I often wondered if it was normal to talk about food from dusk to dawn or at least that’s what it seemed like growing up in an Italian-American home. No sooner was the morning coffee poured than we were chatting about what we would conjure up for lunch and dinner. It’s no surprise that my fondest memories take place at kitchen tables around the world from Boston, New York and London to Rome, Naples and Sicily…cooking and conversation feed my stomach and spirit.
Lazy mornings spent at my parents’ carved wooden kitchen table and days cooking with mom are things that I crave. Our day starts with coffee talk, sometimes for hours, sometimes for moments. We leaf through piles of cookbooks talking about recipes, food, and family. I wonder if she realizes how much I love listening to her.
It had been years since we dusted off Ma‘s pasta maker. I felt strangely melancholy as I cleaned it with a pastry brush. Crumbs of hardened dough fell to the floor, crumbs from the last time Ma made pasta at 552 Main Street. Ma and a dear Italian friend would spend an entire day making fresh tagliatelle, ravioli and lasagna. The smell of freshly brewed coffee filled the air, strangely yet pleasantly mixed with scents of bubbling tomato sauce, fresh basil and ground pepper.
And so mom and I spent a day making ravioli and tagliatelle. Aprons on, wine poured and tomato sauce simmering… “It was very pleasant to savor its aroma, for smells have the power to evoke the past, bringing back sounds and even other smells that have no match in the present. -Tita” ― Laura Esquivel, Like Water for Chocolate
Ingredients for fresh egg pasta dough
- Approximately 3 cups flour
- 4 large eggs
- 1-3 tsp extra-virgin olive oil
- 1 tsp salt
- warm water as needed
Makes enough pasta for 6 first courses or 3 main courses.
Ingredients for ricotta filling
- 1 pound ricotta cheese
- 1 cup parmesan cheese
- 1 large egg lightly beaten with 2 tbsp water
- parsley, salt & pepper to taste
In a large bowl mix the ricotta, parmesan cheese, parsley and egg. Season to taste with salt and pepper and set aside.
Invent and change fillings according to your taste. Add lemon or orange zest, nutmeg, or basil. You can’t go wrong.
To mix the dough by hand
Pile 3 cups of flour in a mound on a flat work surface. Make a well in the center of the flour. Beat the eggs, olive oil and salt together in a bowl until the eggs are foamy. Pour the egg mixture into the well. Use a fork to gradually draw in the flour from the inside of the well. Continue until all the flour is incorporated and it forms a ball. If this happens before all of the flour is incorporated, add a small amount of warm water and keep mixing until all of the flour is incorporated.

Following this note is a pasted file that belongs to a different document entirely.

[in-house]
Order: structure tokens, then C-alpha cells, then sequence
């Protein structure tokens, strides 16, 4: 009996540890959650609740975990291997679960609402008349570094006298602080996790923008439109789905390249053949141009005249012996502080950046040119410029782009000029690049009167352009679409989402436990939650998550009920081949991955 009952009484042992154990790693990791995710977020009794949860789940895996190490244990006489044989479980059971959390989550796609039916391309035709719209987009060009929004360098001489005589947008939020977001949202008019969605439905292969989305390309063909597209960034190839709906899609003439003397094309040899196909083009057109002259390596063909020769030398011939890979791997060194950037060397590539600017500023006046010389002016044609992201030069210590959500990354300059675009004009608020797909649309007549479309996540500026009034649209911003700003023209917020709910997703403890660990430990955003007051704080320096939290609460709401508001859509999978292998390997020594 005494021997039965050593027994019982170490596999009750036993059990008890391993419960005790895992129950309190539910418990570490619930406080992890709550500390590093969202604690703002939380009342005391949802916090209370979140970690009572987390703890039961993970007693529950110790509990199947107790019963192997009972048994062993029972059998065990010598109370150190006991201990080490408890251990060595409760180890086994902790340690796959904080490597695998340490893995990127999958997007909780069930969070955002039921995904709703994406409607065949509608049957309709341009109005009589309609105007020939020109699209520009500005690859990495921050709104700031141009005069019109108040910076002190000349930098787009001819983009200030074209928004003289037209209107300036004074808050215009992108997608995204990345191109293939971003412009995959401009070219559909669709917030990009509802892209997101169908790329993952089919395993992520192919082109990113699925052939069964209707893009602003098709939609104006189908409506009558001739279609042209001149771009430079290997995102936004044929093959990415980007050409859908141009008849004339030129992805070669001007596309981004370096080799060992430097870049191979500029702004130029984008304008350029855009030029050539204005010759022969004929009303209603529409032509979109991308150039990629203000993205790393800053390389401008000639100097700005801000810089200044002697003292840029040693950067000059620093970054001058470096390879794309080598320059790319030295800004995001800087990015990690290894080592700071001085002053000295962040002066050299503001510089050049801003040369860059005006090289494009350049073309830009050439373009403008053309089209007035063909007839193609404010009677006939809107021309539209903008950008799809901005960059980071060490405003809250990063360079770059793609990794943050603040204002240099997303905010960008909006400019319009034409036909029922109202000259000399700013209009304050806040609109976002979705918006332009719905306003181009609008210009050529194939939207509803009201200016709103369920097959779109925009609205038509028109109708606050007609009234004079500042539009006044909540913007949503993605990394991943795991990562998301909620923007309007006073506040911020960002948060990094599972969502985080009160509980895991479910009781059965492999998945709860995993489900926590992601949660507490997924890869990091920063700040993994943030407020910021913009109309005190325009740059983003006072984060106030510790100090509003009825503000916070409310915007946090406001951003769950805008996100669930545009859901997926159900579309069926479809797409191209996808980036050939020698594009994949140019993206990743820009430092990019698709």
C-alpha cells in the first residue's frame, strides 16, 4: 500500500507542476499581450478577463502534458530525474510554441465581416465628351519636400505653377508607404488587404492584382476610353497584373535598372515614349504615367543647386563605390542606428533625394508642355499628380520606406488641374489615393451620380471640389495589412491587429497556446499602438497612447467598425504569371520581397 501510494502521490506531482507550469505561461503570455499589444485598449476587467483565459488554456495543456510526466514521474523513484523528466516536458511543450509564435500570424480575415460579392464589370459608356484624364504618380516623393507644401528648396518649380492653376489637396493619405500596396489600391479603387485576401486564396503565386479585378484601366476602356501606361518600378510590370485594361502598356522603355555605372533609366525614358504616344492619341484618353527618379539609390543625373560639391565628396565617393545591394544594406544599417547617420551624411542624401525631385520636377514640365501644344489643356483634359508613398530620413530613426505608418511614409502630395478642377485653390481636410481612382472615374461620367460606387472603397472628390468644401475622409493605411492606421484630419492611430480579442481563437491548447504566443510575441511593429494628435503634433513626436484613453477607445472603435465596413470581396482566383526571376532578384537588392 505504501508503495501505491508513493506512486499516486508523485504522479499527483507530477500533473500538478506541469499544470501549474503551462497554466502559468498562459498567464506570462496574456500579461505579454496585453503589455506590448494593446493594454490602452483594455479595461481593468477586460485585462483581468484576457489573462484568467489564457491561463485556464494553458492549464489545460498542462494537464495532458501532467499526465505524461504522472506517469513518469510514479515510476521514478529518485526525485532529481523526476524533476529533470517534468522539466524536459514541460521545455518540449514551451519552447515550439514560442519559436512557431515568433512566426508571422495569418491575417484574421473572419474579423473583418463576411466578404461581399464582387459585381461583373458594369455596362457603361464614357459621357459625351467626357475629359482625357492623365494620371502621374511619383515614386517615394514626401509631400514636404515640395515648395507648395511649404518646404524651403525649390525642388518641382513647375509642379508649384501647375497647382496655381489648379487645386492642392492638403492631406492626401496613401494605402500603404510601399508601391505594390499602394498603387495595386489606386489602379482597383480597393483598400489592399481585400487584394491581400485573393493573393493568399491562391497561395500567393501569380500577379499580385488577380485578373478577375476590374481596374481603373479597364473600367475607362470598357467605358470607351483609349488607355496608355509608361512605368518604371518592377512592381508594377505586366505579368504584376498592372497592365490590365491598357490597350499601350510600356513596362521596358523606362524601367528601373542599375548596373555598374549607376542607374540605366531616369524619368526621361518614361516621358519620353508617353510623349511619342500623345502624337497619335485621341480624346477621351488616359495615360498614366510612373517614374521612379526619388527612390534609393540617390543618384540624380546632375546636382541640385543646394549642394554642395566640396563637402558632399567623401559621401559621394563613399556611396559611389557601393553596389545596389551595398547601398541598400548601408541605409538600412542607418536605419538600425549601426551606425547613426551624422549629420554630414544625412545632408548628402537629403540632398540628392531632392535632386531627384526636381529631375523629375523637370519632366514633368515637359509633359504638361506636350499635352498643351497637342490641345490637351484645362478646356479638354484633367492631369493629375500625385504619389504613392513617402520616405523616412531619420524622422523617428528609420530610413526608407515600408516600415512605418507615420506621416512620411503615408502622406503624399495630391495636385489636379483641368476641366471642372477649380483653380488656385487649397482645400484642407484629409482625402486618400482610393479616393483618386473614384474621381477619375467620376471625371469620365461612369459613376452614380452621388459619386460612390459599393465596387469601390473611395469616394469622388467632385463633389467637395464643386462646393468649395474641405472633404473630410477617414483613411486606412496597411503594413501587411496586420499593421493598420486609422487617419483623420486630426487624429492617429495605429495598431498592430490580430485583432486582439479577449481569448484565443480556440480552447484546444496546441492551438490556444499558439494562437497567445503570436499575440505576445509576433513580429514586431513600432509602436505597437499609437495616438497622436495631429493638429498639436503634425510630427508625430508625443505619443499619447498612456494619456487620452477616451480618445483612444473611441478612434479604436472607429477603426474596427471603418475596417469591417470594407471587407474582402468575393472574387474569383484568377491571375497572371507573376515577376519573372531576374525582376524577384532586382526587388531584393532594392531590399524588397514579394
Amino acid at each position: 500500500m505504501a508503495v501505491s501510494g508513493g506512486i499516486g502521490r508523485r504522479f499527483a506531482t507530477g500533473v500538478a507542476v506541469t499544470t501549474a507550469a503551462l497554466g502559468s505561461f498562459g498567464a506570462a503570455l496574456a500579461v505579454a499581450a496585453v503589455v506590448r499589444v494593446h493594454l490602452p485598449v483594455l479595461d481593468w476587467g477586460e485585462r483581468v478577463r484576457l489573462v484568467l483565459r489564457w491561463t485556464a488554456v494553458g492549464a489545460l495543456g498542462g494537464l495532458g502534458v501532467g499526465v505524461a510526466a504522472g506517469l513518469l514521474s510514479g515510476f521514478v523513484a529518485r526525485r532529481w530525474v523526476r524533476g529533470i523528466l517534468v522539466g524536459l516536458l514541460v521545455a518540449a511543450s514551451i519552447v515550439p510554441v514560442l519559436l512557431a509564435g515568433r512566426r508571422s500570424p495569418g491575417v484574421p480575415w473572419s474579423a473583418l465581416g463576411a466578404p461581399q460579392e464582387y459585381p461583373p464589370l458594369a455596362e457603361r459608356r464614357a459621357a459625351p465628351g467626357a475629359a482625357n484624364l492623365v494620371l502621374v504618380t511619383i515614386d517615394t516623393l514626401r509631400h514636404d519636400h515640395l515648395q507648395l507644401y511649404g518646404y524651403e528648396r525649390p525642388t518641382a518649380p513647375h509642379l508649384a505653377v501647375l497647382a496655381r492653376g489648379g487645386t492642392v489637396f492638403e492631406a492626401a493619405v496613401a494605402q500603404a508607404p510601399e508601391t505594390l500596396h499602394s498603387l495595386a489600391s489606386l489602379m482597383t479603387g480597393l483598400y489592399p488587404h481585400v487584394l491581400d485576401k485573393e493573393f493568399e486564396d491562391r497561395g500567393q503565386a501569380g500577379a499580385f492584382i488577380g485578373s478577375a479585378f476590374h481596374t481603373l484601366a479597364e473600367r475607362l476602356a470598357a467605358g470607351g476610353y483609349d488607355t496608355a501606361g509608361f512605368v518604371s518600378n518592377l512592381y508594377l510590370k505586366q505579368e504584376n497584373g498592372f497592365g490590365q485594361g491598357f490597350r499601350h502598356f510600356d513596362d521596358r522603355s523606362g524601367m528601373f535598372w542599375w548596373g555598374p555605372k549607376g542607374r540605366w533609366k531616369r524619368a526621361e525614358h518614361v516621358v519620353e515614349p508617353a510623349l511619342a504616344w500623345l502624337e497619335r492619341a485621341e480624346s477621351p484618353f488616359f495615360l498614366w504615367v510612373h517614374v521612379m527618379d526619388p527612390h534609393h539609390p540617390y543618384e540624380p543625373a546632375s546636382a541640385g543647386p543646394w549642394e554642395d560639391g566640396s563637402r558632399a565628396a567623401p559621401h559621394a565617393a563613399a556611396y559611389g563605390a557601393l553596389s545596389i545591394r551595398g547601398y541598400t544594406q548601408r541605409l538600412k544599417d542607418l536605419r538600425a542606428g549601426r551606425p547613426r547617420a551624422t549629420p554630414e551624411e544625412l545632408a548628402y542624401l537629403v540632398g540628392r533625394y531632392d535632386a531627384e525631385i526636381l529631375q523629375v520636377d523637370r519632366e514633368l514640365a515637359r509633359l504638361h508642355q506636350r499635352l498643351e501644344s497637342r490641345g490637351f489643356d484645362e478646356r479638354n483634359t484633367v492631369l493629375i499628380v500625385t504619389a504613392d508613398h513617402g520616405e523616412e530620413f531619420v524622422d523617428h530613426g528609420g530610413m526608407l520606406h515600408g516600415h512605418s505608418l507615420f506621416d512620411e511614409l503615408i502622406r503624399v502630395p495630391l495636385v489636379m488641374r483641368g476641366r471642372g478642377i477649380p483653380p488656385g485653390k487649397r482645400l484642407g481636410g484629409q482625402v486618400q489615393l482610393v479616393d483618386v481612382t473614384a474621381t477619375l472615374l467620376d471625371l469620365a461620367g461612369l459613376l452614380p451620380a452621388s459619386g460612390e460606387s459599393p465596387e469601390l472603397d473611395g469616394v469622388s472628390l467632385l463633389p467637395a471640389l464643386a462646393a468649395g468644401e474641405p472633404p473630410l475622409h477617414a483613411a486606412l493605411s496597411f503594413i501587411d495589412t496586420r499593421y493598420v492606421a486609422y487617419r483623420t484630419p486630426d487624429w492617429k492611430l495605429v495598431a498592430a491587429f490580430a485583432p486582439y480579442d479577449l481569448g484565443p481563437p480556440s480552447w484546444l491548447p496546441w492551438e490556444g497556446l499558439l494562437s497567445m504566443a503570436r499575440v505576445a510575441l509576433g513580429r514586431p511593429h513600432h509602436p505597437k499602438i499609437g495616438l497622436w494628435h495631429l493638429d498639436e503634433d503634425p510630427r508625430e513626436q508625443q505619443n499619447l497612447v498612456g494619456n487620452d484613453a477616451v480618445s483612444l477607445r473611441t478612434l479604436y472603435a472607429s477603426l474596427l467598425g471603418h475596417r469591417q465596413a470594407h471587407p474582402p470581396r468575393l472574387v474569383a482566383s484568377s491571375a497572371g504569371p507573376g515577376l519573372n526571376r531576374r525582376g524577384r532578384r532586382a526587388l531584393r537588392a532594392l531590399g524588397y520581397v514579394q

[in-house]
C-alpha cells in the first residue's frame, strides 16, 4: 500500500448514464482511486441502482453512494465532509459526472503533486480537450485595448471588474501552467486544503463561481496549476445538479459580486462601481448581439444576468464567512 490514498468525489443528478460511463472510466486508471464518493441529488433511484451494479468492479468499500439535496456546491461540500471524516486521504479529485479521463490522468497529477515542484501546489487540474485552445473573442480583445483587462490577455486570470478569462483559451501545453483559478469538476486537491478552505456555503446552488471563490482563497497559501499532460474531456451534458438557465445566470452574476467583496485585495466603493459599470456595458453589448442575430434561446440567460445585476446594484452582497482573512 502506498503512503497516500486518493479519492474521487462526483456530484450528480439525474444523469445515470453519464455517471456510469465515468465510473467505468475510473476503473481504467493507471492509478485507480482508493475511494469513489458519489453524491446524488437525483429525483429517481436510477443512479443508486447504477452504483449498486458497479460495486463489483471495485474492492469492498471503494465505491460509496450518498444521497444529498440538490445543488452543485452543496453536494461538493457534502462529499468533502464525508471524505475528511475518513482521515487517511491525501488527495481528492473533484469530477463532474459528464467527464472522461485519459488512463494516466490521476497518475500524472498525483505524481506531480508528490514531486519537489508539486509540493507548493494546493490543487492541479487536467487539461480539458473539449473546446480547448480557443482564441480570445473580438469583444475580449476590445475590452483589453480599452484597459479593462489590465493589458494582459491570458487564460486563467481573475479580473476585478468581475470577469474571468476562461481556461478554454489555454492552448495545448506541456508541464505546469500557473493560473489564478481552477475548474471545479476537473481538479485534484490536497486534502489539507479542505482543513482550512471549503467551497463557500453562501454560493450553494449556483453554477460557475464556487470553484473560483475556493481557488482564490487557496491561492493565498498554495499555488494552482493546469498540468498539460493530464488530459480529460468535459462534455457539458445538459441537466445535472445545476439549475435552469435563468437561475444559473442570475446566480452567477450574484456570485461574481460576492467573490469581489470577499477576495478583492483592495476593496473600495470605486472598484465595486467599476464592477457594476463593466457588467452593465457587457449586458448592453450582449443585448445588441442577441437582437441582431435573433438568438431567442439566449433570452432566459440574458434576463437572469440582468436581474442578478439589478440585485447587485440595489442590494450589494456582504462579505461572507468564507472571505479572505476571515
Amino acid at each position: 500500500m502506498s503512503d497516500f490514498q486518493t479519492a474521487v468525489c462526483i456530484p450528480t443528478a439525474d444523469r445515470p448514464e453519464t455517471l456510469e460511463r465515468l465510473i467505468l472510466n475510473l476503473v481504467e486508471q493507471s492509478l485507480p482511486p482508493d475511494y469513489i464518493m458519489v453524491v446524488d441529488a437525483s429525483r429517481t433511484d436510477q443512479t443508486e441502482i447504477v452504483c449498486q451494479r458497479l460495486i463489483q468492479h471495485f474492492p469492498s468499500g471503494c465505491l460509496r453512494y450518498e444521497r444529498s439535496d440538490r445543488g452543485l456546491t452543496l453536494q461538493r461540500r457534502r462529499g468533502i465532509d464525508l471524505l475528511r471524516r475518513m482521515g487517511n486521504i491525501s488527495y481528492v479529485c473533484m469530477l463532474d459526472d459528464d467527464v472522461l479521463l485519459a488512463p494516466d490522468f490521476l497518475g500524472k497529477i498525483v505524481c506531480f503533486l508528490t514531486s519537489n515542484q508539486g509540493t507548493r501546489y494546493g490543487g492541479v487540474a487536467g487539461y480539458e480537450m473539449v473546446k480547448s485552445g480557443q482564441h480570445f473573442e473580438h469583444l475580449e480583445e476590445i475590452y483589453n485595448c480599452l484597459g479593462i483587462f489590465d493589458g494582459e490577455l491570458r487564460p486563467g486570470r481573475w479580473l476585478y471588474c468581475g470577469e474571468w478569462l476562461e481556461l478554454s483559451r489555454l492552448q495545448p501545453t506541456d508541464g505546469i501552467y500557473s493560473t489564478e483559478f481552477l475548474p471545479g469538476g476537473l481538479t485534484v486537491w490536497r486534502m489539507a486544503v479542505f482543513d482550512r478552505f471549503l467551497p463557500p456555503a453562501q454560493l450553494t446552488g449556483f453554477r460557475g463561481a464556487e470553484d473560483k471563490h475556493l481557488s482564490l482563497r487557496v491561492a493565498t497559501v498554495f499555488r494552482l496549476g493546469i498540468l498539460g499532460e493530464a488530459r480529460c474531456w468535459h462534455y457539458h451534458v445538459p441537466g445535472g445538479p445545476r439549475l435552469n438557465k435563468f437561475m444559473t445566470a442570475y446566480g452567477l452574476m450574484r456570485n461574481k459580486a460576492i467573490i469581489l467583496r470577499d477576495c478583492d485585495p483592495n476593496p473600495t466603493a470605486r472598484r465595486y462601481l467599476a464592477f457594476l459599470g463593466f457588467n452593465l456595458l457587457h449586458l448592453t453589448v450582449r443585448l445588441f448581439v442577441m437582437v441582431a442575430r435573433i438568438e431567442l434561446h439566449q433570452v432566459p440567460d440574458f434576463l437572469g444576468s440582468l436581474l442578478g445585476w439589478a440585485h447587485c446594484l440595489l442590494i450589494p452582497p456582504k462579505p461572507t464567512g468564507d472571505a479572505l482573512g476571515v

Flour your hands and knead any remaining flour into the dough until a slightly sticky dough is formed.
Shape the dough into a ball and cut into three equal pieces. Flour them lightly and cover them with a kitchen towel to keep the dough from drying out. Working with one section of dough at a time, form it into a rectangle (approximately 4 x 3 inches). Roll it through a pasta machine at the widest setting 2 to 3 times. Reduce the setting by one and pass the dough through again 2 or 3 times. Continue reducing the setting until the machine is at its narrowest. The dough should be paper-thin (you should be able to see the outline of your hand through it). Dust the sheets of dough with flour as needed. Repeat with each piece of dough.
Dust the work surface with flour. We filled the ravioli in two ways as shown here. Lay out a sheet of pasta and cut in half-length wise (pictured above). Spoon the filling on the pasta sheet about 1 inch apart. Place the other 1/2 sheet of pasta on top and gently press out air pockets around each tablespoon of filling OR lay out a sheet of pasta, spoon the ricotta filling on the pasta sheet about 1 inch apart and fold the other 1/2 over the filling (pictured below) like a blanket. We found the second way to be easier and quicker. Use a knife to cut each ravioli into square or use a pastry cutter. Crimp the edges with the tines of a fork to seal.
We experimented making both square and round ravioli. We used a pastry cutter and knife for the square ravioli. We dug out Ma’s cookie/ravioli cutter for the round-shaped ravioli.
Sprinkle cornmeal on a sheet pan and the ravioli to prevent the pasta from sticking. Lay them out to dry slightly while making the remaining ravioli.Cook the ravioli in plenty of boiling salted water for 3 to 4 minutes. They float to the top when they are done. Gently lift the ravioli from water with a slotted spoon. Coat the ravioli in your favorite sauce and serve.